In the past year, home prices rose 10 percent in Tampa, 12 percent in Salt Lake City and 18 percent in Boise.
That’s not supposed to happen during a recession. In the first year of the previous recession – in 2008 – the only big market with a gain in prices was Houston, where they rose 3 percent.
Some analysts (me) thought prices in 2020 and 2021 would rise only slightly because of the great uncertainty about people’s financial future.
So, what’s happening? And of more importance, what should we now expect over the next year? Will prices continue to rocket upwards? Must you make an investment right now, before it’s priced out of reach?
To get some perspective, let’s examine plausible reasons why home prices could rise so much at this particular time, with the US economy still in the red.
The California Effect. We’ve seen this before: after a long period of prosperity and a run-up in home prices, the California economy goes into a slump and people leave the state. They go to Portland, Boise, Denver, Salt Lake City, Phoenix, Albuquerque and Texas; and they go with a big chunk of home equity in their pocket. So when they get to Boise they think nothing of paying half-a-million dollars for a home.
Pre-Pandemic Growth. Before the pandemic a dozen big markets added jobs to their economy at a rate of more than three percent a year, including Boise, Austin, Phoenix, Dallas, Raleigh and Salt Lake City. Even a pause in growth doesn’t catch up with such high demand for housing.
Ultra-Low Interest Rates. Mortgage rates under three percent not only encourage home buying – they virtually demand that investors consider buying property – whether a rental, a second home or just a house sitting empty for a while – because the returns on similarly-safe investments like bonds or CDs are close to zero.
Pandemic Effects. It’s unjust, but lower-paid workers have been hit harder by job losses than those with higher pay and greater wealth – those who can afford to buy homes. Also, the pandemic has encouraged people to re-locate out of crowded city centers. On the other hand, a lot of people who might ordinarily have moved – Americans usually do – decided to hunker down and stay put; so there have been fewer homes to buy.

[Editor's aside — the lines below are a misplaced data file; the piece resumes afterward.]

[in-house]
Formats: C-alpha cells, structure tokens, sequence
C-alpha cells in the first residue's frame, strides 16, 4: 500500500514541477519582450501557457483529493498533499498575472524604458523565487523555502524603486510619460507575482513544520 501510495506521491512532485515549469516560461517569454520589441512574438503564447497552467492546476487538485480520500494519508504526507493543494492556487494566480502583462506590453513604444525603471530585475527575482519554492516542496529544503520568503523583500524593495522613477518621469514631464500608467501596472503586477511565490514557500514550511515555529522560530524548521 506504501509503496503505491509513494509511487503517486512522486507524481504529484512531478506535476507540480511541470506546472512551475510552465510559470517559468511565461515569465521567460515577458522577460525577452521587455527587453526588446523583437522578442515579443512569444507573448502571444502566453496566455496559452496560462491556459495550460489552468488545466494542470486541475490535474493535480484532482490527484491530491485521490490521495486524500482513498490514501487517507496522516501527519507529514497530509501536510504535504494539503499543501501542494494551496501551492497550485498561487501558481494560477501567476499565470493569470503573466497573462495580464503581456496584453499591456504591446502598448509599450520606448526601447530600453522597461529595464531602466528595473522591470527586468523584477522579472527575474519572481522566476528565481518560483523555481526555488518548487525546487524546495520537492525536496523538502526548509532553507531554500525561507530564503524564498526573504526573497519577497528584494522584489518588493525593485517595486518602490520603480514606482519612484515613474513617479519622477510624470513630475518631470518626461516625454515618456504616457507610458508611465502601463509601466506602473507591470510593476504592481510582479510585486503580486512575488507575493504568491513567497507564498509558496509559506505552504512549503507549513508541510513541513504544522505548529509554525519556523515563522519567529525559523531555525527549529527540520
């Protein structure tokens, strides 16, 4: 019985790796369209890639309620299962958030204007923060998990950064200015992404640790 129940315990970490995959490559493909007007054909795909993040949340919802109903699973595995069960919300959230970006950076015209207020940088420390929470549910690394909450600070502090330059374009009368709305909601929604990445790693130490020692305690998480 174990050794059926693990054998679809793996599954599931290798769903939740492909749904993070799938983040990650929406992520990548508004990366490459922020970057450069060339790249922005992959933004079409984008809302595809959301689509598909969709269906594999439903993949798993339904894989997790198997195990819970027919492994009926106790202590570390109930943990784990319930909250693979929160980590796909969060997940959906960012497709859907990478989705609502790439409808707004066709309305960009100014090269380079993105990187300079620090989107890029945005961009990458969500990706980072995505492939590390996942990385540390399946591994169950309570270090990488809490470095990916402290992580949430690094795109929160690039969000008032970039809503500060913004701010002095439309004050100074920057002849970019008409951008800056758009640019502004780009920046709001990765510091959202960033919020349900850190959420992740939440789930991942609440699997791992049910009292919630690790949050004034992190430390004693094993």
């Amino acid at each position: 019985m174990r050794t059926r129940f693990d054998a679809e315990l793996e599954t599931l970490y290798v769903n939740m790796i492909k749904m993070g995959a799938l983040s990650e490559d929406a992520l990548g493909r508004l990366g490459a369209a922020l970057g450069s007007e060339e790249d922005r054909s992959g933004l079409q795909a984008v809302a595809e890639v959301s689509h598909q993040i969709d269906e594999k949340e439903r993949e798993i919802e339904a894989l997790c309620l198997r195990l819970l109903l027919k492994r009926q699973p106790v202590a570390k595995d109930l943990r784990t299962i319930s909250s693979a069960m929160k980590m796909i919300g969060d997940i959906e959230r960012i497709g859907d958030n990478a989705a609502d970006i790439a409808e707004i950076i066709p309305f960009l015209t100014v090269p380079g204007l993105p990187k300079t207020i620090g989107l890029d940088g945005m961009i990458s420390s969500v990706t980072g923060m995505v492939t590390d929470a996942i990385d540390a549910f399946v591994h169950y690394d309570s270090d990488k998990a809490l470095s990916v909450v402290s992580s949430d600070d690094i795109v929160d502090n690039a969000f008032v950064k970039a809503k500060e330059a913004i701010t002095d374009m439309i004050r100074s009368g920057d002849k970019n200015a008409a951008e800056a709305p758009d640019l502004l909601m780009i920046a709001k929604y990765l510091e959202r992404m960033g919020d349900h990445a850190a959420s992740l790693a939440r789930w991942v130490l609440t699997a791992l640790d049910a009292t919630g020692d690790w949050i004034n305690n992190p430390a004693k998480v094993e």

That this last phenomenon plays a bigger role right now is hinted at by the big price hikes in such unlikely places as Buffalo, New Haven and Allentown, where jobs and population have stagnated for years. Typically about 5 percent of the homes in a market are sold every year, not a lot; so even weak demand will quickly jack up prices if nobody wants to sell.
That doesn’t explain higher prices in Boise but it does allow us to predict where prices will probably keep going higher, and where the recent sharp increases are temporary.
If limited supply has been a major factor in higher prices, what will happen as the pandemic recedes and ‘normal’ behavior returns? Yes, more supply but also more demand. I’m guessing that the normal balance between supply and demand also returns when it’s not just well-off people driving demand. Boom markets will go higher, blip markets will level out. (Yes, I know, I was wrong about 2020…)
Our table shows 20 markets where home prices were at least 9 percent higher in the past year. Based on recent population growth I’ve classified them as booms, where prices will keep rising briskly in the next year – or blips, where prices may still increase but much more moderately. And some markets are in-between.
Just a last word about the boom markets: Boise is already dangerously over-priced, at some point a bust will follow. Phoenix and Tampa aren’t that risky yet but could be soon.
The important advice for investors in boom markets is that they should not factor expected equity gains into their return calculations; be sure the income stream from rents provides the return you need. If it doesn’t, you’re speculating more than you probably want to.